We just received word that Sylvia Minor, the wife of Bush Justice Department victim Paul Minor, died late yesterday afternoon after a long battle with breast cancer.
Paul Minor is a Mississippi attorney who was wrongfully prosecuted and convicted by the Bush Justice Department in a case with many similarities to the Don Siegelman case in Alabama.
Minor's attorneys had sought an emergency release so their client could be with his wife of 41 years in her last days. But government lawyers filed a 77-page motion opposing the release, claiming that Minor was a threat to the community.
Judges on the U.S. Fifth Circuit Court of Appeals bought that argument and denied the release. Minor's attorneys had filed a request with the Justice Department for an emergency furlough. But any action taken on that request now will come to late.
The Paul Minor case has stunk on a legal level for quite some time. This is just one of many posts we've written that illustrate that.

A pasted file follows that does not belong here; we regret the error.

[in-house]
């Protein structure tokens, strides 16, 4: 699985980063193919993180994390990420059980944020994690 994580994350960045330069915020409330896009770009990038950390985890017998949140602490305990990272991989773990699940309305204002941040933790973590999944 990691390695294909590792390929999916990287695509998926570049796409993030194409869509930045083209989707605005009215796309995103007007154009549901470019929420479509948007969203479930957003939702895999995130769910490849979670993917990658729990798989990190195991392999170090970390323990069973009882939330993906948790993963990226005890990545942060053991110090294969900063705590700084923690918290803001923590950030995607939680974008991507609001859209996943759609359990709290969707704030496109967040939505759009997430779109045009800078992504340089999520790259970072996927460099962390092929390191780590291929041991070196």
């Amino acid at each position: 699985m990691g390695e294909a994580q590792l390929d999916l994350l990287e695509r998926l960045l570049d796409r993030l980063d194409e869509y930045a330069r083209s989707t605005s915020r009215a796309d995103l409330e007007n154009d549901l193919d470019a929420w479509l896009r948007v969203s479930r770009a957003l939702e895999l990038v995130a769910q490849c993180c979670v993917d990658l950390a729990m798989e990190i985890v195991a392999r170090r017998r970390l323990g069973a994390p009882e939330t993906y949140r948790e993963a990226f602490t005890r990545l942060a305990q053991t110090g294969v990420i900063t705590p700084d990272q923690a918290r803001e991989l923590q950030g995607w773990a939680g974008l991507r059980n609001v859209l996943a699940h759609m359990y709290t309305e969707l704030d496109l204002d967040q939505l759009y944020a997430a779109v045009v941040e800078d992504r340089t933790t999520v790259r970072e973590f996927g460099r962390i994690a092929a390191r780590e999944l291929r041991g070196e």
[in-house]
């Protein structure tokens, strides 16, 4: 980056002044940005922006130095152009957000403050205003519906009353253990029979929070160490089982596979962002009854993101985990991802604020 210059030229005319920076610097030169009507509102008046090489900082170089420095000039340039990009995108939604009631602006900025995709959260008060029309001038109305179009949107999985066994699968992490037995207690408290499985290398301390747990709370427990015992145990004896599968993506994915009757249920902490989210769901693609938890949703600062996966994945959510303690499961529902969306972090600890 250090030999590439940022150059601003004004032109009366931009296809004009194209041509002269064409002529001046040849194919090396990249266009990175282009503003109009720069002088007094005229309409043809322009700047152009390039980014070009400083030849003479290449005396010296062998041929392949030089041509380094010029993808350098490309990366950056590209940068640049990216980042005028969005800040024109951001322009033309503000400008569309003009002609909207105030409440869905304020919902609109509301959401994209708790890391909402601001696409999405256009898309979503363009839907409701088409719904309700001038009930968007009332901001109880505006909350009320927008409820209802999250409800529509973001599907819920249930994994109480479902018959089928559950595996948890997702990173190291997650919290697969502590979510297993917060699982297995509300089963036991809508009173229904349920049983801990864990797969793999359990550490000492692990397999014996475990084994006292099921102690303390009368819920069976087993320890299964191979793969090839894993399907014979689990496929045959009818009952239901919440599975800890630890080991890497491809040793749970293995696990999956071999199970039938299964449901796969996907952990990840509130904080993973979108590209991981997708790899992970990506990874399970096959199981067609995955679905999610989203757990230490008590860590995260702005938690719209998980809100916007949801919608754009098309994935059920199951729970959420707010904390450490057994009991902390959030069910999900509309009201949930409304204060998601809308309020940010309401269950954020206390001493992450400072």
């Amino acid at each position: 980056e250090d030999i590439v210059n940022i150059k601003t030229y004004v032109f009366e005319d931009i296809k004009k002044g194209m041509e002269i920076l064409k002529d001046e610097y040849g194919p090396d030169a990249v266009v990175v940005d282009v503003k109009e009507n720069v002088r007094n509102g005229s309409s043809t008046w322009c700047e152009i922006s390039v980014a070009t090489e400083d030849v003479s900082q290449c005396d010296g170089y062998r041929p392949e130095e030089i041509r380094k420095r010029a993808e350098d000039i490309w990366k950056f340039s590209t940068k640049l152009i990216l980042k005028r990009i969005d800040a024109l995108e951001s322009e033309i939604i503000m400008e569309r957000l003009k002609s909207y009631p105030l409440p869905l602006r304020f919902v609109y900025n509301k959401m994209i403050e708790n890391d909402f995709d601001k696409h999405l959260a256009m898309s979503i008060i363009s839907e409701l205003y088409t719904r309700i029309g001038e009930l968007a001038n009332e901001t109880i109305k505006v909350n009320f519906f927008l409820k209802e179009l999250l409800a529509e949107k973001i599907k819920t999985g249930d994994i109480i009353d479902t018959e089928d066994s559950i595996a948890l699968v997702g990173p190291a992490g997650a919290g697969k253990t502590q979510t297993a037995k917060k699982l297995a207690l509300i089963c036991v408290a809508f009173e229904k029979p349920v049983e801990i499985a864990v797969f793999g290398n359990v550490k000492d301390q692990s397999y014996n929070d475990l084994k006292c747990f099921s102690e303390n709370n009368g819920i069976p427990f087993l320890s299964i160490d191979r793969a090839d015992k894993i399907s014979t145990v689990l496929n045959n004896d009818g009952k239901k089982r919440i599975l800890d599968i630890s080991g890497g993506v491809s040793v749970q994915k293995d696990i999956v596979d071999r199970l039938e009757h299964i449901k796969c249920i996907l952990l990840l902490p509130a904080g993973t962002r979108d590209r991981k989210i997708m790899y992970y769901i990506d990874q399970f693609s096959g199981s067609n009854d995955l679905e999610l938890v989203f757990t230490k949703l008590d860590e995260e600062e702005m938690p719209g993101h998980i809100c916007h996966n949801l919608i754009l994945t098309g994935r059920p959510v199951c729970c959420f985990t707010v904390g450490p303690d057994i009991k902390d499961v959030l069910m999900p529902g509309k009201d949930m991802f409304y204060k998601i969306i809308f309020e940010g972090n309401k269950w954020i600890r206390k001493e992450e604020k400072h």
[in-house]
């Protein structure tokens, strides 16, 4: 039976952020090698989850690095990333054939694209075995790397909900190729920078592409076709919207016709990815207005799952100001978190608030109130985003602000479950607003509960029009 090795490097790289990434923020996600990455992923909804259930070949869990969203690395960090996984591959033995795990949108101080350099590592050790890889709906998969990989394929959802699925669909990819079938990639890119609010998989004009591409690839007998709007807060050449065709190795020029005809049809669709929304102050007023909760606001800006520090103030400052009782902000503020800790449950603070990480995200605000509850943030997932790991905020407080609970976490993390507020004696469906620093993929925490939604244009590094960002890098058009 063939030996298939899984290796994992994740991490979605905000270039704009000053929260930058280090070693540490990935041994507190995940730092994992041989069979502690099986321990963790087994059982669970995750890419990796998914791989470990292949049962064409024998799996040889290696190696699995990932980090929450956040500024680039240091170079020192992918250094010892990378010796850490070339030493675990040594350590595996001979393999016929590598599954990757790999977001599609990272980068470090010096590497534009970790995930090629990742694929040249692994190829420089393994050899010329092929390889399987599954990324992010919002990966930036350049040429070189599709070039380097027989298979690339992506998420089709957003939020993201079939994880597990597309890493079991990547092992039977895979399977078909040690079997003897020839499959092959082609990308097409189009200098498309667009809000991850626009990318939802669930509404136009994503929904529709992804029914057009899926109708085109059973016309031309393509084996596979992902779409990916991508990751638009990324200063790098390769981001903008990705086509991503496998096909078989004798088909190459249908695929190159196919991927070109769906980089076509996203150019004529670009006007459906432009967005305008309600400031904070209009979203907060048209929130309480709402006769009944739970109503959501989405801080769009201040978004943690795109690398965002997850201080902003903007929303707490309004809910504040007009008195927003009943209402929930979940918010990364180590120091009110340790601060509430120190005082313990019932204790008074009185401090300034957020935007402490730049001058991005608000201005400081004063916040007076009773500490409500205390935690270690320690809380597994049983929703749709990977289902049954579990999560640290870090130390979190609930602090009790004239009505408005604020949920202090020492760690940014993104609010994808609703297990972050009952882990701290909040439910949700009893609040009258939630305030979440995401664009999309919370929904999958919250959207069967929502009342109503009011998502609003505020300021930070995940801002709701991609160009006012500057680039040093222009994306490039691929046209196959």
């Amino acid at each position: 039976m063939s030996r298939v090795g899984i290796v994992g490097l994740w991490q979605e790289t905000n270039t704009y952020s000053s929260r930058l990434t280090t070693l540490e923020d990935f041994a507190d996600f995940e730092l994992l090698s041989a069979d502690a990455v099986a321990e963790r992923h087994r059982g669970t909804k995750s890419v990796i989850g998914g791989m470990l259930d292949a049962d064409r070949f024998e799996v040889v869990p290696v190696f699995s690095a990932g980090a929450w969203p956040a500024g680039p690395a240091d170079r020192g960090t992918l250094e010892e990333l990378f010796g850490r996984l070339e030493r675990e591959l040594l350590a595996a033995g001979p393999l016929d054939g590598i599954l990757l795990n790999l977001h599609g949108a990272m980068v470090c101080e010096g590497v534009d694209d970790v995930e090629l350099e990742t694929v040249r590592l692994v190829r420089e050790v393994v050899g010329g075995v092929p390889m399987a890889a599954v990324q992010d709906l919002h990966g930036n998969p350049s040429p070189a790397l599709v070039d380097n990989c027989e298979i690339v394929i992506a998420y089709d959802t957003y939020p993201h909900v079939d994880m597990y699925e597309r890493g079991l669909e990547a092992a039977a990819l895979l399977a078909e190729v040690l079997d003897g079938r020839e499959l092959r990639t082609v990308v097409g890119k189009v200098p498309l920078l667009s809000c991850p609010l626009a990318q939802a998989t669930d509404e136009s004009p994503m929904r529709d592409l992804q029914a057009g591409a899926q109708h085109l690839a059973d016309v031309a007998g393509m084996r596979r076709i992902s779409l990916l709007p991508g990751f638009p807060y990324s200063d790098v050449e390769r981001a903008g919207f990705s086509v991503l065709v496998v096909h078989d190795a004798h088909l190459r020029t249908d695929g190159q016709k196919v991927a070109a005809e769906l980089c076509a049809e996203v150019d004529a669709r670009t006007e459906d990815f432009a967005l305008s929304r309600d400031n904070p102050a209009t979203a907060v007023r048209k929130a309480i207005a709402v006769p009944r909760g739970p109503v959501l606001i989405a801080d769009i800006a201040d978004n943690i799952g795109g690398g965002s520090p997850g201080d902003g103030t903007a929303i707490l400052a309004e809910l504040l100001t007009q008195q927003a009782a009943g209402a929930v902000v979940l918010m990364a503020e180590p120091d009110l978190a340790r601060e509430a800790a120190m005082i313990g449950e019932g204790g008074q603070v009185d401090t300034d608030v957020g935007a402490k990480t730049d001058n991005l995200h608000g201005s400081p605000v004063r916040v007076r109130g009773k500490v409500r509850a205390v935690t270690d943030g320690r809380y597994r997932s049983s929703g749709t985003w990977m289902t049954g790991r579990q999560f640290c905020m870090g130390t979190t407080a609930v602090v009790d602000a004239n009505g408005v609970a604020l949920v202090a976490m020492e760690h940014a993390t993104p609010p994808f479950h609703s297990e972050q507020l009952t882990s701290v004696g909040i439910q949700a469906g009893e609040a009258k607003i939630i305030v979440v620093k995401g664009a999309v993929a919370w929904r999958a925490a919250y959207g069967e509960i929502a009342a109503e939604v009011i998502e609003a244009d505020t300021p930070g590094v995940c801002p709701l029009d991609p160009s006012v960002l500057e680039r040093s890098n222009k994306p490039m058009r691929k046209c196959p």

But now the people who ramrodded the case--primarily U.S. Attorney Dunn Lampton and U.S. Judge Henry Wingate--have sunk to a level of human depravity that is hard to comprehend.
Paul Minor was targeted not because he had committed any crimes but because he was a generous supporter of Democratic causes and candidates. He was a particularly strong supporter of John Edwards, who at one time figured to be George W. Bush's main obstacle to re-election in 2004.
That's why Karl Rove and Co. wanted to shut down Paul Minor's financial support. And Lampton and Wingate have to know that. They also have to know that Minor was convicted only because Wingate concocted jury instructions that do not remotely reflect actual law in the case.
Now, Paul Minor's wife has died--and he was not able to be with her. This shows that corruption in the Bush Justice Department hasn't just had legal and financial costs. It's had dreadful human costs, as well.
Will this spark a sense of outrage about the depths our justice system has reached? If it doesn't, our country might be too far gone to save.